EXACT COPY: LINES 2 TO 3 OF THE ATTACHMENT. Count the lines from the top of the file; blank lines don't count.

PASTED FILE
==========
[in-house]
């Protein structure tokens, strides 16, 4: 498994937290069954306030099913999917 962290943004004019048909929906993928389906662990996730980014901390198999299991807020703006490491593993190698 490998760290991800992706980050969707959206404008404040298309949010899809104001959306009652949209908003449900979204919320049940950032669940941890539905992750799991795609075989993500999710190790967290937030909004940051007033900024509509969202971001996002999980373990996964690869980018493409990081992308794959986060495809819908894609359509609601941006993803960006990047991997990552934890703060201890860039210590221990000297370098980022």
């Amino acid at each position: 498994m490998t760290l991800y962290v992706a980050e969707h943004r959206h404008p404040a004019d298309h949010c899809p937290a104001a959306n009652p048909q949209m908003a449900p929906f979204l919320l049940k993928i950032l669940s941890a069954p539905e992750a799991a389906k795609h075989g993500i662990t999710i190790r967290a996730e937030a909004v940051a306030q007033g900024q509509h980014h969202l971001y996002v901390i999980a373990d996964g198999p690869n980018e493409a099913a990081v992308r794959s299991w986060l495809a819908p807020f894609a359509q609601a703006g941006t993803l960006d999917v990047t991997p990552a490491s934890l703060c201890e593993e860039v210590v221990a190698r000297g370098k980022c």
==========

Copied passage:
């Protein structure tokens, strides 16, 4: 498994937290069954306030099913999917 962290943004004019048909929906993928389906662990996730980014901390198999299991807020703006490491593993190698 490998760290991800992706980050969707959206404008404040298309949010899809104001959306009652949209908003449900979204919320049940950032669940941890539905992750799991795609075989993500999710190790967290937030909004940051007033900024509509969202971001996002999980373990996964690869980018493409990081992308794959986060495809819908894609359509609601941006993803960006990047991997990552934890703060201890860039210590221990000297370098980022």
């Amino acid at each position: 498994m490998t760290l991800y962290v992706a980050e969707h943004r959206h404008p404040a004019d298309h949010c899809p937290a104001a959306n009652p048909q949209m908003a449900p929906f979204l919320l049940k993928i950032l669940s941890a069954p539905e992750a799991a389906k795609h075989g993500i662990t999710i190790r967290a996730e937030a909004v940051a306030q007033g900024q509509h980014h969202l971001y996002v901390i999980a373990d996964g198999p690869n980018e493409a099913a990081v992308r794959s299991w986060l495809a819908p807020f894609a359509q609601a703006g941006t993803l960006d999917v990047t991997p990552a490491s934890l703060c201890e593993e860039v210590v221990a190698r000297g370098k980022c």